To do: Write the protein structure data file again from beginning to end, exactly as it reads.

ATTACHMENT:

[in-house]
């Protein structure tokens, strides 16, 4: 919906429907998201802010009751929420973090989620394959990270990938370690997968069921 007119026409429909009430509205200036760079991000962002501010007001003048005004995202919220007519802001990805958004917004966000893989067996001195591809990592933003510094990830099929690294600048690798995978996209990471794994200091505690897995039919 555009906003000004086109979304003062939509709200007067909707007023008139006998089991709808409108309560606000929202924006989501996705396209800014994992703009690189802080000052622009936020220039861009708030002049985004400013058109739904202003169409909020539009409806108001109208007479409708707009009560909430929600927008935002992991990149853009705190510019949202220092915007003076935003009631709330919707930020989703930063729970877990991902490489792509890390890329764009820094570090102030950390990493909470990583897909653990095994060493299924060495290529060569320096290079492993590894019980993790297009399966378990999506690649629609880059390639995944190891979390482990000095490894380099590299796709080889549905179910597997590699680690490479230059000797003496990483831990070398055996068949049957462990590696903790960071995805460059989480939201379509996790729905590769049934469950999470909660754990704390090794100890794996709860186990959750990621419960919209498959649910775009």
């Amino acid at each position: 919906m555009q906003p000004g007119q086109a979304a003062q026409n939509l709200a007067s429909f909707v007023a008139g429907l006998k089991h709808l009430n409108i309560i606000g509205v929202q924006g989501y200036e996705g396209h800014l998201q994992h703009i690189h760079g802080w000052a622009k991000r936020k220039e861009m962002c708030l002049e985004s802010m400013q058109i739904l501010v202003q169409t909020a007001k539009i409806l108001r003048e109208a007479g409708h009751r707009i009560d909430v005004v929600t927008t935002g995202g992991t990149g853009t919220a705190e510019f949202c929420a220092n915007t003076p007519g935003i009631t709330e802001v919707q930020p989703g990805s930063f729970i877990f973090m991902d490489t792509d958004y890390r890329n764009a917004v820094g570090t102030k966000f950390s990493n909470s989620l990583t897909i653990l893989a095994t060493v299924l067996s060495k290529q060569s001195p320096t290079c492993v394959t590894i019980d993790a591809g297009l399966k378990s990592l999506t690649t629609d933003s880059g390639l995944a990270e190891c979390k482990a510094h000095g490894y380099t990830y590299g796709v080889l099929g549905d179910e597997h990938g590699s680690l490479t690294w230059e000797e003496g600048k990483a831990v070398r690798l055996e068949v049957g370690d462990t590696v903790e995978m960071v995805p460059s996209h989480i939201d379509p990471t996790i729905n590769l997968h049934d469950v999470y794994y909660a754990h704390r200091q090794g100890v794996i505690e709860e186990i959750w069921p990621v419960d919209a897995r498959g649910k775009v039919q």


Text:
[in-house]
């Protein structure tokens, strides 16, 4: 919906429907998201802010009751929420973090989620394959990270990938370690997968069921 007119026409429909009430509205200036760079991000962002501010007001003048005004995202919220007519802001990805958004917004966000893989067996001195591809990592933003510094990830099929690294600048690798995978996209990471794994200091505690897995039919 555009906003000004086109979304003062939509709200007067909707007023008139006998089991709808409108309560606000929202924006989501996705396209800014994992703009690189802080000052622009936020220039861009708030002049985004400013058109739904202003169409909020539009409806108001109208007479409708707009009560909430929600927008935002992991990149853009705190510019949202220092915007003076935003009631709330919707930020989703930063729970877990991902490489792509890390890329764009820094570090102030950390990493909470990583897909653990095994060493299924060495290529060569320096290079492993590894019980993790297009399966378990999506690649629609880059390639995944190891979390482990000095490894380099590299796709080889549905179910597997590699680690490479230059000797003496990483831990070398055996068949049957462990590696903790960071995805460059989480939201379509996790729905590769049934469950999470909660754990704390090794100890794996709860186990959750990621419960919209498959649910775009």
């Amino acid at each position: 919906m555009q906003p000004g007119q086109a979304a003062q026409n939509l709200a007067s429909f909707v007023a008139g429907l006998k089991h709808l009430n409108i309560i606000g509205v929202q924006g989501y200036e996705g396209h800014l998201q994992h703009i690189h760079g802080w000052a622009k991000r936020k220039e861009m962002c708030l002049e985004s802010m400013q058109i739904l501010v202003q169409t909020a007001k539009i409806l108001r003048e109208a007479g409708h009751r707009i009560d909430v005004v929600t927008t935002g995202g992991t990149g853009t919220a705190e510019f949202c929420a220092n915007t003076p007519g935003i009631t709330e802001v919707q930020p989703g990805s930063f729970i877990f973090m991902d490489t792509d958004y890390r890329n764009a917004v820094g570090t102030k966000f950390s990493n909470s989620l990583t897909i653990l893989a095994t060493v299924l067996s060495k290529q060569s001195p320096t290079c492993v394959t590894i019980d993790a591809g297009l399966k378990s990592l999506t690649t629609d933003s880059g390639l995944a990270e190891c979390k482990a510094h000095g490894y380099t990830y590299g796709v080889l099929g549905d179910e597997h990938g590699s680690l490479t690294w230059e000797e003496g600048k990483a831990v070398r690798l055996e068949v049957g370690d462990t590696v903790e995978m960071v995805p460059s996209h989480i939201d379509p990471t996790i729905n590769l997968h049934d469950v999470y794994y909660a754990h704390r200091q090794g100890v794996i505690e709860e186990i959750w069921p990621v419960d919209a897995r498959g649910k775009v039919q």